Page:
Cambridge University Press (2007)

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Abstract
Kant's Critique of Judgment has often been interpreted by scholars as comprising separate treatments of three uneasily connected topics: beauty, biology, and empirical knowledge. Rachel Zuckert's book interprets the Critique as a unified argument concerning all three domains. She argues that on Kant's view, human beings demonstrate a distinctive cognitive ability in appreciating beauty and understanding organic life: an ability to anticipate a whole that we do not completely understand according to preconceived categories. This ability is necessary, moreover, for human beings to gain knowledge of nature in its empirical character as it is, not as we might assume it to be. Her wide-ranging and original study will be valuable for readers in all areas of Kant's philosophy.
Keywords Judgment (Aesthetics)  concept formation
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Reprint years 2009, 2010
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Call number B2784.Z83 2007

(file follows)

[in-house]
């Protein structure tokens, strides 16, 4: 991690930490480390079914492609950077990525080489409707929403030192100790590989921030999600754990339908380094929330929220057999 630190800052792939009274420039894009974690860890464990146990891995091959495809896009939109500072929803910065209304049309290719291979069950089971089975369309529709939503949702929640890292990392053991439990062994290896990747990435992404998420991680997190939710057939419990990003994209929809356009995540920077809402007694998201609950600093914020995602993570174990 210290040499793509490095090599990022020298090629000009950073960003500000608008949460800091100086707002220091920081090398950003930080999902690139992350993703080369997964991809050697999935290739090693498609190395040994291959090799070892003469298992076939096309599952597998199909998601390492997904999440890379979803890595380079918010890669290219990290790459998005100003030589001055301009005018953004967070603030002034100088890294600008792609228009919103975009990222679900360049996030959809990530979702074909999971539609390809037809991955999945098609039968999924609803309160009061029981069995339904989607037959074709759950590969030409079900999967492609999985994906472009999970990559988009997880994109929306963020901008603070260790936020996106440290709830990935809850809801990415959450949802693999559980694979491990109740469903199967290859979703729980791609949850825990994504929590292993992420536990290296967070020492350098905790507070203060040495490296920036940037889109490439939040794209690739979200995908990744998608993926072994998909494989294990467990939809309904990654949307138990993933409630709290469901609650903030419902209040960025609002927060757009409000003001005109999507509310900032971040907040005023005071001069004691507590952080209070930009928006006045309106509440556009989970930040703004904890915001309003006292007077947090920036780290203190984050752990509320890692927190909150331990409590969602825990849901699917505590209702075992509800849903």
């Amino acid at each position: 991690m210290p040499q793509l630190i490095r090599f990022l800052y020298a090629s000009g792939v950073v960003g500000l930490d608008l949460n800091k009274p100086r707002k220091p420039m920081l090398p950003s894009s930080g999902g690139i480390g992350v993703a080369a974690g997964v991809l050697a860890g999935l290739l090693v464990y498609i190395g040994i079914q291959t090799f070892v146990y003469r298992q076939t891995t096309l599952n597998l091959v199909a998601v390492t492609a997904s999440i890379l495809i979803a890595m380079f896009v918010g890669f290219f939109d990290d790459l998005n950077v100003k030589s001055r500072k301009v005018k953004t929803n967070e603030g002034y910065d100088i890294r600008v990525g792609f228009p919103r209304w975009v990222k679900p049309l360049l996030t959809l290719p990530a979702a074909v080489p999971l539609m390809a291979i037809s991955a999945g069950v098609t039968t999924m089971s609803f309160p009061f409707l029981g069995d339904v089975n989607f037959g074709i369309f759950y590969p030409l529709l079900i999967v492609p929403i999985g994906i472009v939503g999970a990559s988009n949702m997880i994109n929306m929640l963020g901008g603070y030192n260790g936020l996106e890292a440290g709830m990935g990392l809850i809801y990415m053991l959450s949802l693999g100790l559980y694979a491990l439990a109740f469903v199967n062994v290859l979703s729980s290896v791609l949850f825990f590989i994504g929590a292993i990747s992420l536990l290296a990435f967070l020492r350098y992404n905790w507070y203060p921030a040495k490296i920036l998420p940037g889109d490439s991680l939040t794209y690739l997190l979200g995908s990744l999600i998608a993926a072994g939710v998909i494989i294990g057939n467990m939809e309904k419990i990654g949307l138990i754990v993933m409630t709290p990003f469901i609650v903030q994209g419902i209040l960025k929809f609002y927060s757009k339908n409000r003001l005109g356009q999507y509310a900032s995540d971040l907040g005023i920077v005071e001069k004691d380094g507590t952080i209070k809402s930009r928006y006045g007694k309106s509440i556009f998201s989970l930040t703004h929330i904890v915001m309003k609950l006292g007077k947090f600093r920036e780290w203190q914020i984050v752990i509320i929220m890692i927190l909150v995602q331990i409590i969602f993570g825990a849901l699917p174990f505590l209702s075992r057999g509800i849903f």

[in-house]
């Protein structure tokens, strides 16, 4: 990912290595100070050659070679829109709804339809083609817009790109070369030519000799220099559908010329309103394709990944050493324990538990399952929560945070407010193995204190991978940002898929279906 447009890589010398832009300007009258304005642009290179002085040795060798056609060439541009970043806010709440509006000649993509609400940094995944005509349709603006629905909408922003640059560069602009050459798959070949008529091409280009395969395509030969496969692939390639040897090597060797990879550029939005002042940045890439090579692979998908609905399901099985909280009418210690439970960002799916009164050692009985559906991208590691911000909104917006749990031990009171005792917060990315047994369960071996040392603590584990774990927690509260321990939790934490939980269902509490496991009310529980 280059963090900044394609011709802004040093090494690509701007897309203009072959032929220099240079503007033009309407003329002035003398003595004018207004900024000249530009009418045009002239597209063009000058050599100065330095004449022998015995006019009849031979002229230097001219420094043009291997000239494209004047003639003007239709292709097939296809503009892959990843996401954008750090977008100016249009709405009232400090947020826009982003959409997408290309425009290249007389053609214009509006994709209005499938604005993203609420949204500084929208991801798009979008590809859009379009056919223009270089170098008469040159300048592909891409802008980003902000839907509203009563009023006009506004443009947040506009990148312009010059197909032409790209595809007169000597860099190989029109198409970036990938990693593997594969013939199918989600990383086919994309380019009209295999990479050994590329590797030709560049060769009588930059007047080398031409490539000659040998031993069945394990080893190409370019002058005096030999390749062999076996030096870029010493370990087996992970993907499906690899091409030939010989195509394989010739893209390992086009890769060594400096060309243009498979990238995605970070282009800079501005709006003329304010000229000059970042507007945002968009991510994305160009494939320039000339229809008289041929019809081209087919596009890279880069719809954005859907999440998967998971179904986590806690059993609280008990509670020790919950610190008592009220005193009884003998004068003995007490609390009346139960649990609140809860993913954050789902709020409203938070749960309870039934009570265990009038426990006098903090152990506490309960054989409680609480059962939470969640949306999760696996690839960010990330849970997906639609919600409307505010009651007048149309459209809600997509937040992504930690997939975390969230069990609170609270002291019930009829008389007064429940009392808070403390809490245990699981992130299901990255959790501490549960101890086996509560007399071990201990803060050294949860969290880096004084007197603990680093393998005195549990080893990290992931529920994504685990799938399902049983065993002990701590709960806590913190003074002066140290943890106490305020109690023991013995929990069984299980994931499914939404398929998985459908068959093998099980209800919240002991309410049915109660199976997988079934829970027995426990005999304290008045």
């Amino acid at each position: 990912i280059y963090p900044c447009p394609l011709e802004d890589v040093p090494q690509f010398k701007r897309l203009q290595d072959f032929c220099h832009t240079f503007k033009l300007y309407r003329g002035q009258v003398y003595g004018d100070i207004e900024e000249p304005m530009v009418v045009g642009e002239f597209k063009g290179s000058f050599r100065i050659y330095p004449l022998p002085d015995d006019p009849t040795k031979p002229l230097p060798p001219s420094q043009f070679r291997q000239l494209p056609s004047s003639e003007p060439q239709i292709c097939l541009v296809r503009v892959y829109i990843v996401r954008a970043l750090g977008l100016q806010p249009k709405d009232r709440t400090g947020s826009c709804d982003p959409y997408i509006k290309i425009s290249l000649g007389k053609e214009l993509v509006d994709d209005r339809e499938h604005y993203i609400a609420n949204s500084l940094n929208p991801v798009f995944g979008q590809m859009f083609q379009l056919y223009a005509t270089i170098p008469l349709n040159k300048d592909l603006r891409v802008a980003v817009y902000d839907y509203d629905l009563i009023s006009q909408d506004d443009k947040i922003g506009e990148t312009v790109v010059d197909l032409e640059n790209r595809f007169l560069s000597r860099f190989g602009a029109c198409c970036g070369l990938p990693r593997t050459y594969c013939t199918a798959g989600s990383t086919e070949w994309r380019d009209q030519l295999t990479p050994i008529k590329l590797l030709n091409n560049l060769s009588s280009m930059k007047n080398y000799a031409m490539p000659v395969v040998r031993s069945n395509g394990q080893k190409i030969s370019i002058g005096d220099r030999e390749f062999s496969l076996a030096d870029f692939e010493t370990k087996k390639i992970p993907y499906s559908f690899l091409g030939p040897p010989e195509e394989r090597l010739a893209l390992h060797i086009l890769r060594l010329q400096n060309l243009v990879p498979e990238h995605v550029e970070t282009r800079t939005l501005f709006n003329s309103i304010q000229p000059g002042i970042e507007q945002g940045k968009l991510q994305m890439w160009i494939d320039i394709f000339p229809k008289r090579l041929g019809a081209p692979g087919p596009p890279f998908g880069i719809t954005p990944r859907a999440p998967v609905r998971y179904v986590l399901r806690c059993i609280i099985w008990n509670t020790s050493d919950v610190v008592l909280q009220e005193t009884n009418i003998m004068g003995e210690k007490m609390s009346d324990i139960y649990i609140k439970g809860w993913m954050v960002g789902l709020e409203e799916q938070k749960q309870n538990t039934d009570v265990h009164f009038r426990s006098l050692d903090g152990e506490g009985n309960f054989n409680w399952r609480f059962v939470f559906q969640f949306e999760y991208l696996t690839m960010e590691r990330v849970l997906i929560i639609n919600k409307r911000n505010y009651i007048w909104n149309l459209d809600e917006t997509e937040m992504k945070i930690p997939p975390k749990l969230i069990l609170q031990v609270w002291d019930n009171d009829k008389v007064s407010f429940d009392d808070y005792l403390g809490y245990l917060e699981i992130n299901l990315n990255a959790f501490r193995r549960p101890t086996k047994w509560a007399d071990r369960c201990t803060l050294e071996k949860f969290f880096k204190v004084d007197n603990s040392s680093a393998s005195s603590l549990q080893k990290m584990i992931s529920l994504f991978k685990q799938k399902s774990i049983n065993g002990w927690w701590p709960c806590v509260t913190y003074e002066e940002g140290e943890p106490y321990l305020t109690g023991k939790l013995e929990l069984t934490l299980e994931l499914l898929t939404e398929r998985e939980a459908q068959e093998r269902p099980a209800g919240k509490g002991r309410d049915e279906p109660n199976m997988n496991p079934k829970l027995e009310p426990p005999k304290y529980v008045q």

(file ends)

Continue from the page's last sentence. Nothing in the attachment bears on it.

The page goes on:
ISBN(s) 9780511487323   9780521865890   0521865891   0521172330   9780521172332   9780511332081   1250003725
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Beyond the Pleasure Principle: A Kantian Aesthetics of Autonomy.Dominic McIver Lopes - 2021 - Estetika: The European Journal of Aesthetics 58 (1):1-18.
Leibniz on Innate Ideas and Kant on the Origin of the Categories.Alberto Vanzo - 2018 - Archiv für Geschichte der Philosophie 100 (1):19-45.
Kant, Race, and Natural History.Stella Sandford - 2018 - Philosophy and Social Criticism 44 (9):950-977.
Objectivity in Science: New Perspectives From Science and Technology Studies.Flavia Padovani, Alan Richardson & Jonathan Y. Tsou (eds.) - 2015 - Boston Studies in the Philosophy and History of Science, vol. 310. Springer.

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